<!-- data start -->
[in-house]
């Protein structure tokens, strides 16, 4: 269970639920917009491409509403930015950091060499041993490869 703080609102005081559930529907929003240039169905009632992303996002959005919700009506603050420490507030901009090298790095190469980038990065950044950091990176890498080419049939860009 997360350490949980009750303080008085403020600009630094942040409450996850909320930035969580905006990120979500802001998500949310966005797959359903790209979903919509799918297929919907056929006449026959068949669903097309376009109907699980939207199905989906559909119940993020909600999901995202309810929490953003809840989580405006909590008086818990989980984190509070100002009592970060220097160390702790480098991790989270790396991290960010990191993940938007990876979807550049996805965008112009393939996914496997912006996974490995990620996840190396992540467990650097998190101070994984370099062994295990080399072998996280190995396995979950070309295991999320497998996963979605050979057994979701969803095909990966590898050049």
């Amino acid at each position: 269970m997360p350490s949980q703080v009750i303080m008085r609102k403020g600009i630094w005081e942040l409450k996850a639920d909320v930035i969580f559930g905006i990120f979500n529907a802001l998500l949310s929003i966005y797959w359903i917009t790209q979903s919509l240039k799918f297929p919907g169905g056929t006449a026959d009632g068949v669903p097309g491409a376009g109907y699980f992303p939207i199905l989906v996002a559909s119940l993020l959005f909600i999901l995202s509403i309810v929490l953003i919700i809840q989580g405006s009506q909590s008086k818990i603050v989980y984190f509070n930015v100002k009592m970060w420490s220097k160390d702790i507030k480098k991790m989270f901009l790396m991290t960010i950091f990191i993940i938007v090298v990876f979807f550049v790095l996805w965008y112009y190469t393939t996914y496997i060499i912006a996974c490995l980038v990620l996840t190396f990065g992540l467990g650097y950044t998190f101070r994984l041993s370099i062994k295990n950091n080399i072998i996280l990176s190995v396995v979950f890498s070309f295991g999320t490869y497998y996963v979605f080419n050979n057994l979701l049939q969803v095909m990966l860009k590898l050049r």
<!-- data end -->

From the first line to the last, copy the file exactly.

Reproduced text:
[in-house]
């Protein structure tokens, strides 16, 4: 269970639920917009491409509403930015950091060499041993490869 703080609102005081559930529907929003240039169905009632992303996002959005919700009506603050420490507030901009090298790095190469980038990065950044950091990176890498080419049939860009 997360350490949980009750303080008085403020600009630094942040409450996850909320930035969580905006990120979500802001998500949310966005797959359903790209979903919509799918297929919907056929006449026959068949669903097309376009109907699980939207199905989906559909119940993020909600999901995202309810929490953003809840989580405006909590008086818990989980984190509070100002009592970060220097160390702790480098991790989270790396991290960010990191993940938007990876979807550049996805965008112009393939996914496997912006996974490995990620996840190396992540467990650097998190101070994984370099062994295990080399072998996280190995396995979950070309295991999320497998996963979605050979057994979701969803095909990966590898050049």
């Amino acid at each position: 269970m997360p350490s949980q703080v009750i303080m008085r609102k403020g600009i630094w005081e942040l409450k996850a639920d909320v930035i969580f559930g905006i990120f979500n529907a802001l998500l949310s929003i966005y797959w359903i917009t790209q979903s919509l240039k799918f297929p919907g169905g056929t006449a026959d009632g068949v669903p097309g491409a376009g109907y699980f992303p939207i199905l989906v996002a559909s119940l993020l959005f909600i999901l995202s509403i309810v929490l953003i919700i809840q989580g405006s009506q909590s008086k818990i603050v989980y984190f509070n930015v100002k009592m970060w420490s220097k160390d702790i507030k480098k991790m989270f901009l790396m991290t960010i950091f990191i993940i938007v090298v990876f979807f550049v790095l996805w965008y112009y190469t393939t996914y496997i060499i912006a996974c490995l980038v990620l996840t190396f990065g992540l467990g650097y950044t998190f101070r994984l041993s370099i062994k295990n950091n080399i072998i996280l990176s190995v396995v979950f890498s070309f295991g999320t490869y497998y996963v979605f080419n050979n057994l979701l049939q969803v095909m990966l860009k590898l050049r």